Greek/Italian artist Angelo Plessas uses the internet as his preferred medium to explore the virtual realities and virtual lives composed and conducted by real people in a real world. Plessas: "The internet could be called a monument to an ever-changing present. (It) appropriates time in an interesting way, and I am fascinated by (how humans behave in order to deal with this appropriation)."
A large part of Plessas' oeuvre consists of interactive websites whose domain names serve simultaneously as titles and a reference to physical locations. These websites are designed in a stark graphic style of bold geometric forms and shapes. They are typical of the artist's aesthetic - whether virtual or visible in a gallery space. By making the virtual sites interactive, Plessas opens them up to constant change and expansion through the engagement and activity of the site visitors. Plessas extends the boundaries of digital aesthetics and our perception of what the internet can be, playing with geographic locations and temporal expectations, and extending his practice into the real world through performance, portraiture, installation, video, and self-publishing.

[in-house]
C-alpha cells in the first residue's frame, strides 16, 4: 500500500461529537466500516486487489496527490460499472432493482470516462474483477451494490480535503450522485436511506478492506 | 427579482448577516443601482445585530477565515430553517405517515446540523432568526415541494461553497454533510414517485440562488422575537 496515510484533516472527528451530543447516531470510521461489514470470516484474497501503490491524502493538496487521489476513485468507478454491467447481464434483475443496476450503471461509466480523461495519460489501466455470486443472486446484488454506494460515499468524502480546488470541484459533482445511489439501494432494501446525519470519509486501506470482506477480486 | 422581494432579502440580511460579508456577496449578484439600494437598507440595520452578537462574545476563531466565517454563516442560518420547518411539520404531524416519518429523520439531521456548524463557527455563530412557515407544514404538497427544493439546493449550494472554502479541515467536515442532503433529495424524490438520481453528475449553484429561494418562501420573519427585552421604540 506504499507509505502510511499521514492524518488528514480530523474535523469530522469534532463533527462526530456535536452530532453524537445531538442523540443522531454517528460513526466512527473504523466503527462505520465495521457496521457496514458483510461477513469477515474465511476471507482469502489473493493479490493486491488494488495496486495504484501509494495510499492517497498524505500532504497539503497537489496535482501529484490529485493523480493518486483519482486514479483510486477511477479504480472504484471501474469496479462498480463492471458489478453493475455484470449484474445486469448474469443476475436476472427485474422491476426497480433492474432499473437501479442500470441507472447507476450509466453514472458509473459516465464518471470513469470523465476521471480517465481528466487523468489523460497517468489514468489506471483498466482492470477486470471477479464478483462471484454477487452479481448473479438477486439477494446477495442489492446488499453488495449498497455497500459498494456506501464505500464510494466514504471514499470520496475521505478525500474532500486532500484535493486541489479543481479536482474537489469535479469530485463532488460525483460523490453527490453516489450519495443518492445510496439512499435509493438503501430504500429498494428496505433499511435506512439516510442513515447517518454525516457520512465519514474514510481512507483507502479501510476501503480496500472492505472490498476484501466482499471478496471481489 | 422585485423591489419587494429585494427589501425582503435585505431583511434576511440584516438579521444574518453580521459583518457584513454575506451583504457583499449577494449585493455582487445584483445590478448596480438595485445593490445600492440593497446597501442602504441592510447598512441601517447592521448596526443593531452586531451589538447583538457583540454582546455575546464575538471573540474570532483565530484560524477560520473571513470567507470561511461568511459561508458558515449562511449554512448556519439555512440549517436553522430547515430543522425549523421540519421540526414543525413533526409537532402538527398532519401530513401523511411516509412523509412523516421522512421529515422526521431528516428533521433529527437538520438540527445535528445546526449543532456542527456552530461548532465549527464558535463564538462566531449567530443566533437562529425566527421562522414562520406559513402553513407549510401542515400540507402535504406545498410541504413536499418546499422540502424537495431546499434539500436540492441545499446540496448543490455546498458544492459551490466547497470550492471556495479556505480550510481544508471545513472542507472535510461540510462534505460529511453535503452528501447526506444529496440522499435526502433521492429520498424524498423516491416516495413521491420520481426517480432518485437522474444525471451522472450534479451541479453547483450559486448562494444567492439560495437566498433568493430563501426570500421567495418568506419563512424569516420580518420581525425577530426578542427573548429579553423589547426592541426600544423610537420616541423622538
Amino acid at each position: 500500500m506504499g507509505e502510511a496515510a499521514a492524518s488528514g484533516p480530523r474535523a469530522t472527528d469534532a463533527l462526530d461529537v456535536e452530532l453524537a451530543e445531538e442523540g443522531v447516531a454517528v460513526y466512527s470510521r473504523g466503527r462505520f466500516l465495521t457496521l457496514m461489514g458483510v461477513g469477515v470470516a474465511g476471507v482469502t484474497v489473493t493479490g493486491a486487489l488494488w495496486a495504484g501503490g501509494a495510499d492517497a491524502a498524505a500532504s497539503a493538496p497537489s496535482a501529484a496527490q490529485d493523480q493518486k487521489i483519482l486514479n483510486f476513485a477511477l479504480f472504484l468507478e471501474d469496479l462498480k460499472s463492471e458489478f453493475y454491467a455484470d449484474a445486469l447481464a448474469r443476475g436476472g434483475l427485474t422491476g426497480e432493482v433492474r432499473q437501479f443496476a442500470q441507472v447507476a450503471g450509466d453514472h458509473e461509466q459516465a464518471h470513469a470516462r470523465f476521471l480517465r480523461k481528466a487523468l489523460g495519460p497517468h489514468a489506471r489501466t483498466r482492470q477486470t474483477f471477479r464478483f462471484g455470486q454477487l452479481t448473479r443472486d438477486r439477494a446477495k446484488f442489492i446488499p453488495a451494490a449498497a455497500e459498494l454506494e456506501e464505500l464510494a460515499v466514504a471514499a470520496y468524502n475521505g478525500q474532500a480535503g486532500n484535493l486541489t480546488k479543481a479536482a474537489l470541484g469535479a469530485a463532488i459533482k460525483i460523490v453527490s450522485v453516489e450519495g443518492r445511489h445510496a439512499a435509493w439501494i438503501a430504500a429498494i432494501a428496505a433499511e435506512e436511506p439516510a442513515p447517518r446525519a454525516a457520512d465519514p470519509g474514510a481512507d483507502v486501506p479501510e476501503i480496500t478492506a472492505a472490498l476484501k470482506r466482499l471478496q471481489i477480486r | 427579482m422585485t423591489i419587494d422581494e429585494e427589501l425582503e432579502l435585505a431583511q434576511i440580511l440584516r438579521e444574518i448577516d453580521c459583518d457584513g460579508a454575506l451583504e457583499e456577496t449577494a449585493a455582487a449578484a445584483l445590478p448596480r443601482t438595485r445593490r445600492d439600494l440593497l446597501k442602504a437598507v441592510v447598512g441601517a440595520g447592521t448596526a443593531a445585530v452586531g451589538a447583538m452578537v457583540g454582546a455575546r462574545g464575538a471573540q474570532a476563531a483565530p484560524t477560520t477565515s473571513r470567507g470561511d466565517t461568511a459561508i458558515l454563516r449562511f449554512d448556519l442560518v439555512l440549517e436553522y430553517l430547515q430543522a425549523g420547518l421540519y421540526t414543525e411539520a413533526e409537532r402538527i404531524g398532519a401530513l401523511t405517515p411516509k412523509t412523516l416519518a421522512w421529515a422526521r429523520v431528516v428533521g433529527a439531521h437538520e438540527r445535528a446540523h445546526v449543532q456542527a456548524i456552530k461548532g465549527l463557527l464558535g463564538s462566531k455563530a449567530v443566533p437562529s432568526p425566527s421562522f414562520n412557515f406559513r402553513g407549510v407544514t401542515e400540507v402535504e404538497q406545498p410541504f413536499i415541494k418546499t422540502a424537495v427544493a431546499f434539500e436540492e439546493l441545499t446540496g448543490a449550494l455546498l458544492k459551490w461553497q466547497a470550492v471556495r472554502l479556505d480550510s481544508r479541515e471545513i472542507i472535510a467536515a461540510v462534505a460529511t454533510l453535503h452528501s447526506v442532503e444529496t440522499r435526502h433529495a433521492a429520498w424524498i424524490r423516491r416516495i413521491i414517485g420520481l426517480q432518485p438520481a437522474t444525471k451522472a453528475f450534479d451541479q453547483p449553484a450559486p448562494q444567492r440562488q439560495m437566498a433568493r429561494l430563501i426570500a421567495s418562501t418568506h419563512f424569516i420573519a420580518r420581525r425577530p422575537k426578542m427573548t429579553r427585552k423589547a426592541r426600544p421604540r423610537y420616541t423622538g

In 2007, Plessas founded The Angelo Foundation, a series of ongoing projects focused on the relationship between the internet and culture. In 2009, Plessas was awarded the prestigious Fulbright scholarship to create new work for Rhizome in New York. In June 2012, Plessas had his first solo show in London, Twilight of The Idols, at Cell Project Space. In 2013, he designed the Family Space at London's Frieze Art Fair and turned it into an all-encompassing artwork for the visitors to engage with. Plessas has exhibited internationally including at The 3rd Thessaloniki Biennale, 2011; The 3rd Athens Biennale, 2011; The National Museum of Contemporary Art, Athens, 2011; Triennale Bovisa, Milan, 2011; Jeu De Paume, Paris, 2009; and Yama Project, Istanbul, 2007.
Angelo Plessas lives and works in Athens, Greece.
- February 2016: Public Art Screens, Presented in Public Art Screens exhibition